Samuel Davies and the Transatlantic Campaign for Slave Literacy in Virginia

By Richards, Jeffrey H. | The Virginia Magazine of History and Biography, October 1, 2003 | Go to article overview

Samuel Davies and the Transatlantic Campaign for Slave Literacy in Virginia


Richards, Jeffrey H., The Virginia Magazine of History and Biography


LONG known as the first resident Presbyterian minister in Piedmont Virginia, moderate New Light, renowned pulpit preacher, minor poet, pioneering hymn writer, and significant evangelist of the mid-eighteenth century, Samuel Davies earned the respect of his white dissenting contemporaries almost as soon as he moved permanently to Hanover County from Delaware in 1748. Early in his ministry, Davies identified evangelizing slaves in the households and on the farms and plantations of his parishioners as crucial to his project of bringing awakened religion to the seven meetinghouses in four counties in which he preached. By spring 1749, James Davenport had reported to his Presbyterian colleague Jonathan Edwards of hearing "of a remarkable work of conviction and conversion among whites and negroes, at Hanover in Virginia, under the ministry of Mr. Davies." Thereafter, word spread quickly to the rest of the Presbyterian community in North America and to dissenters in England and Scotland that the awakening of people of African origin and ancestry was unusual in its intensity and scope. Indeed, his efforts were "the first sustained proselytization of slaves" in colonial Virginia, and as such have received scholarly attention from a number of commentators. Although he may not have been responsible for as many conversions as the Baptists and Methodists would be a generation later, Davies certainly brought to the Piedmont the vocabulary of nonconforming Protestantism and spread it widely within the region among black and white alike.1

One dimension of his conversion work among slaves that has received relatively little focus on its own terms, however, is Davies's effort to teach blacks to read. If his own accounts can be trusted, no white person in colonial America was as successful as Davies in stimulating literacy among slaves in the South. Davies, of course, was not the first southerner or even resident of Virginia to make efforts to teach slaves to read. Well before Davies arrived in Virginia, Anglican missionaries sponsored by the Society for the Propagation of the Gospel and the Associates of Dr. Bray made efforts to instruct African American children in basic precepts of Christianity and literacy. However, until a school for thirty children opened in Williamsburg in 1760, the ambitious ideals of Thomas Bray's original benefactor (Abel Tassin, Sieur D'Allone) were only sporadically practiced in most Virginia parishes-and in the Piedmont hardly at all. Unlike a later generation of evangelists, primarily Baptists and Methodists, who worked among slaves and free blacks for conversions based on heartfelt outpourings of the spirit, Davies as a Presbyterian believed that the attainment of true religion by anyone, bond or free, black or white, required extensive religious knowledge that came from not only hearing the word of God but also reading it. Taken together, the work of Davies, his white ministerial associates in the Hanover Presbytery, and the many unnamed blacks who took their lessons from the clergy and taught other slaves, Davies's campaign for literacy was the first sustained and successful program by a white clergyman in the South to stimulate large numbers of Africans and African Americans to read in English.2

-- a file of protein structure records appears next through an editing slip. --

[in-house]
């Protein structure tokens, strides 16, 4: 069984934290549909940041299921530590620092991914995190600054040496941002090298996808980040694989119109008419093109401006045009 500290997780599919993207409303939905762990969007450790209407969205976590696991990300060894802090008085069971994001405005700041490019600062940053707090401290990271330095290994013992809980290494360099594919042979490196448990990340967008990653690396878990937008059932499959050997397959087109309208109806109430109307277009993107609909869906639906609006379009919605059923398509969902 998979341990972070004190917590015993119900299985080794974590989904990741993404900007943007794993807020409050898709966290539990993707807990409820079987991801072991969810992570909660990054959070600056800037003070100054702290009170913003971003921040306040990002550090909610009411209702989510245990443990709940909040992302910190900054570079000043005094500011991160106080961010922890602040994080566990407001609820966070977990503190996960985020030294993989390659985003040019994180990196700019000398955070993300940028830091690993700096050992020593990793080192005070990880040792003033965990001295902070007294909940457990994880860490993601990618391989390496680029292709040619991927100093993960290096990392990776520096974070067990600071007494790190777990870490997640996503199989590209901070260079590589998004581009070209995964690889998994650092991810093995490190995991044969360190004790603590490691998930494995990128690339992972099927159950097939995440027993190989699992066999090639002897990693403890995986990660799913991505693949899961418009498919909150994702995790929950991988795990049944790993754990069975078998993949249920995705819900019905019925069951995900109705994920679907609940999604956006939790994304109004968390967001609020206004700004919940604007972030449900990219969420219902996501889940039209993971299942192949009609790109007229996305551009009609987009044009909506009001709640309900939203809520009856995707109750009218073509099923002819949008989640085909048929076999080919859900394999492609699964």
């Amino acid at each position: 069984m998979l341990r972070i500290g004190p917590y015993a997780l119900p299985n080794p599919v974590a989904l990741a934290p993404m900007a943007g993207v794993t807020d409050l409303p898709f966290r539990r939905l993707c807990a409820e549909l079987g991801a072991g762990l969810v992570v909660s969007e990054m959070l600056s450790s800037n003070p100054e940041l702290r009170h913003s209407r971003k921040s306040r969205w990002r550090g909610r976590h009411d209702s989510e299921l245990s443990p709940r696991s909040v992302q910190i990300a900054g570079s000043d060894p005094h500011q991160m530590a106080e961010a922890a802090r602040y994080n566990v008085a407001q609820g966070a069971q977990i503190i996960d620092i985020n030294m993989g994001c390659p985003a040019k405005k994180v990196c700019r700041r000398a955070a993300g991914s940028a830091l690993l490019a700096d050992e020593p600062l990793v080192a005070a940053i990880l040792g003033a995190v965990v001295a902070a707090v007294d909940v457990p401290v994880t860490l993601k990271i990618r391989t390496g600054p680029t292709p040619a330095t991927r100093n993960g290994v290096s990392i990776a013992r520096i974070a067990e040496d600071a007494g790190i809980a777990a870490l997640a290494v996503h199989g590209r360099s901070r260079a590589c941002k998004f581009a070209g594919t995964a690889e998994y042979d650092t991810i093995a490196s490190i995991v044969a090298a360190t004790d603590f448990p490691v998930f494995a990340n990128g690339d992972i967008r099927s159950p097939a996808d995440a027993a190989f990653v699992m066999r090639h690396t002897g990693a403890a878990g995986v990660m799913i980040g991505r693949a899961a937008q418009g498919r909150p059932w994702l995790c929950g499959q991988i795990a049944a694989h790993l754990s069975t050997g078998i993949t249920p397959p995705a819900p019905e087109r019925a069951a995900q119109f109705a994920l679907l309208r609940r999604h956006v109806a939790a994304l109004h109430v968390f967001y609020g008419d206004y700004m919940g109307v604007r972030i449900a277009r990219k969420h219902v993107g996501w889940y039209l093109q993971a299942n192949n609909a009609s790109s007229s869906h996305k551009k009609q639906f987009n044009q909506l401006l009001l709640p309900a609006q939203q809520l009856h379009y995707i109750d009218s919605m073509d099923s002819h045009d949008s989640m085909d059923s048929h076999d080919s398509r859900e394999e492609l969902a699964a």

Aiding or encouraging him in the process of slave conversions was a transatlantic network of ministers and benefactors with which Davies began corresponding in the late 1740s or early 1750s, including Edwards in Massachusetts, Davenport in New Jersey, Joseph Bellamy in Connecticut, Philip Doddridge in Northamptonshire, England, and Robert Cruttenden in London. Early in his ministry, Davies was often concerned with the matter of government tolerance of dissenters, and the conflicts he had with the colonial Virginia council often led him to write to individuals in America and Britain who might have advice or insight into defending Presbyterian interests in an established Anglican colony. Nevertheless, his work in the Piedmont generating new communicants or winning them from established churches led to his growing reputation as an effective proselytizer in the New Eight mode.

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